Meet Cam Martin, ESPN.com dummy

Thomas Beisnerover 11 years

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Aritcle written by:Thomas BeisnerThomas Beisner

After reading this guy's column about four or five times and conferring with two other people, the verdict was made that while most of his column was sarcasm, there is no possible way any humor could be found in the Patrick Patterson line (still the consensus). However, it now seems that I'm the big dummy and the only thing Cam Martin is guilty of is catching me on a boring Monday where I'm irritable. So, have a look below and a laugh at my expense. I'm an idiot and a washed-up, has-been blogger. Still, no one puts Patrick in the corner!

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Sometimes, as a fan, you come across things that irritate you when they're written about your favorite team. It's only natural. Sports columnists and even ESPN exist at least partially based on the speculative and opinionated nature of every sports fan. As angry as you might get at hearing Lee Corso say your team has no shot against your rival or how absurdly ridiculous Pat Forde is when he says your coach isn't worth the cheap towel he's chewing on, you can reason that it's just their opinion. It's not like they just made up a fact and threw it in their story.

Unless you're this guy.

Meet ESPN.com's Cam Martin. Since the only mediocre writing I subject myself to appears on this site at 10 am every day, I wasn't very familiar with him until today.  Mr. Martin, a Vandy grad, apparently is a special (in what way, I'm not sure) to ESPN.com and has written for the Greenwich (Conn.) Time and The Advocate in Stamford, Conn. He's also written online for CBS and Comcast New England.  Basically, he's been about as close to the Kentucky program as Charles Manson has this decade.  But, that didn't stop him from including this little gem in his column today

Patrick Patterson is reportedly second-guessing his decision to bypass the NBA draft and return to Kentucky, where a bunch of snot-nosed freshmen are stealing his thunder.

All legitimate questions regarding his qualifications to write on ESPN aside (what wit!), you will not find one player, coach, media member, student manager, cheerleader, fan, janitor, professor, barber, tailor, waitress or even the preacher that screams at you outside of Wildcat Book Store that would even remotely acknowledge any validity in this statement. Accusing someone of making something up in journalism is like walking over to someone's house, taking a crap on their front porch, ringing the door bell, punching them in the face and then flipping them the bird. Cam Martin, I'm walking up your sidewalk.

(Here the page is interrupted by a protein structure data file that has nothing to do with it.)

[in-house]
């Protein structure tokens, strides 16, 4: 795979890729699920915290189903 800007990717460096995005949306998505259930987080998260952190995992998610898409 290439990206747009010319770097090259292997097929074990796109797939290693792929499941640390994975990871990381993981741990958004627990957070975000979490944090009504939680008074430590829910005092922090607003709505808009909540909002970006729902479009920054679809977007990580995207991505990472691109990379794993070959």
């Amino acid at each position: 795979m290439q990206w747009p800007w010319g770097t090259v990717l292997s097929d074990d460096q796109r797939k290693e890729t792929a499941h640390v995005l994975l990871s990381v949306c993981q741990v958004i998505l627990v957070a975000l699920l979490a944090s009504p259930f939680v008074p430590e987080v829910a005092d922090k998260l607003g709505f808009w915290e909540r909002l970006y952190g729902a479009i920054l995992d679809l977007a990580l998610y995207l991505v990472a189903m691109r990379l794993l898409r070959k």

Is it completely believable that a star athlete would get jealous of a few guys his junior coming in and wowing fans with their play and their charisma? Sure. Is it possible that Patrick Patterson is feeling that way? Highly doubtful, but possible, I guess. Is it possible that he made mention to anyone at all, let alone a guy who's closest connection to UK appears to be the Bill Parcells rumor? Completely impossible.

And that what makes this far more offensive than Jemele Hill making an off-the-cuff attempt at humor. This is a blatant lie. And it's a lie that attacks the character of a guy who has built a legacy on his integrity and work ethic. It's a completely unneccessary attack on someone who, by all accounts of people based in Lexington and not Connecticut, is back in school for a lot of reasons not involving the NBA. It's a statement that's offensive to Patrick Patterson. It's offensive to his parents. It's offensive to John Wall and DeMarcus Cousins and Eric Bledsoe and, basically, every player on that team. And, even by tucking it away on Page 2, it's a statement that ESPN and Cam Martin should address.

There's one name on that story that's screaming out for attention and its not Patrick Patterson. I'm sure you can figure it out, though (hint: he looks like Luke Harangody).

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2021-09-24